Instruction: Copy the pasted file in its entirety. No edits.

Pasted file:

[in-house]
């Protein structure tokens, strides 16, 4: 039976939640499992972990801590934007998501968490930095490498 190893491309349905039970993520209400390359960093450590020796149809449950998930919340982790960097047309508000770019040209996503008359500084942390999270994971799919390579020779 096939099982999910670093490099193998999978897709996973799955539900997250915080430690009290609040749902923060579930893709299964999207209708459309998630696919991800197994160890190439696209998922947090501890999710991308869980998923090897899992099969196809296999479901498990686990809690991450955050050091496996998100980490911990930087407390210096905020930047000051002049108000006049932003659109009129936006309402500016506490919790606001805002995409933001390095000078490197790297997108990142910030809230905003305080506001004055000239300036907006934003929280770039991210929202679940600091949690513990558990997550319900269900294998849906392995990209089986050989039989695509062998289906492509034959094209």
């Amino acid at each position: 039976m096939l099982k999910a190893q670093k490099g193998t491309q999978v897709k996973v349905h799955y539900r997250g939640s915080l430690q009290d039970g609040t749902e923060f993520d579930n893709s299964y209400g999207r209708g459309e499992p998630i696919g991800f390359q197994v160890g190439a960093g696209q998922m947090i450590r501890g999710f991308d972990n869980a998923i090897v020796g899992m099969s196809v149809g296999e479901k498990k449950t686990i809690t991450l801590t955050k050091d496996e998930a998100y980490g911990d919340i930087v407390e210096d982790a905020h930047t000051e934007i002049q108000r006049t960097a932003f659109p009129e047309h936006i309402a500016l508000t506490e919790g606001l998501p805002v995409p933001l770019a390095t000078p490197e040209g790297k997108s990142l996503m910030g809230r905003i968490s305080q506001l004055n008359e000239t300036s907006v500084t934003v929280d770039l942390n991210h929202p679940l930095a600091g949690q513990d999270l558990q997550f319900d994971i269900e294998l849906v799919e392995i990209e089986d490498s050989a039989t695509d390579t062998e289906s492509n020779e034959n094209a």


[in-house]
């Protein structure tokens, strides 16, 4: 039976939640499992972990801590934007998501968490930095490498 190893491309349905039970993520209400390359960093450590020796149809449950998930919340982790960097047309508000770019040209996503008359500084942390999270994971799919390579020779 096939099982999910670093490099193998999978897709996973799955539900997250915080430690009290609040749902923060579930893709299964999207209708459309998630696919991800197994160890190439696209998922947090501890999710991308869980998923090897899992099969196809296999479901498990686990809690991450955050050091496996998100980490911990930087407390210096905020930047000051002049108000006049932003659109009129936006309402500016506490919790606001805002995409933001390095000078490197790297997108990142910030809230905003305080506001004055000239300036907006934003929280770039991210929202679940600091949690513990558990997550319900269900294998849906392995990209089986050989039989695509062998289906492509034959094209």
């Amino acid at each position: 039976m096939l099982k999910a190893q670093k490099g193998t491309q999978v897709k996973v349905h799955y539900r997250g939640s915080l430690q009290d039970g609040t749902e923060f993520d579930n893709s299964y209400g999207r209708g459309e499992p998630i696919g991800f390359q197994v160890g190439a960093g696209q998922m947090i450590r501890g999710f991308d972990n869980a998923i090897v020796g899992m099969s196809v149809g296999e479901k498990k449950t686990i809690t991450l801590t955050k050091d496996e998930a998100y980490g911990d919340i930087v407390e210096d982790a905020h930047t000051e934007i002049q108000r006049t960097a932003f659109p009129e047309h936006i309402a500016l508000t506490e919790g606001l998501p805002v995409p933001l770019a390095t000078p490197e040209g790297k997108s990142l996503m910030g809230r905003i968490s305080q506001l004055n008359e000239t300036s907006v500084t934003v929280d770039l942390n991210h929202p679940l930095a600091g949690q513990d999270l558990q997550f319900d994971i269900e294998l849906v799919e392995i990209e089986d490498s050989a039989t695509d390579t062998e289906s492509n020779e034959n094209a």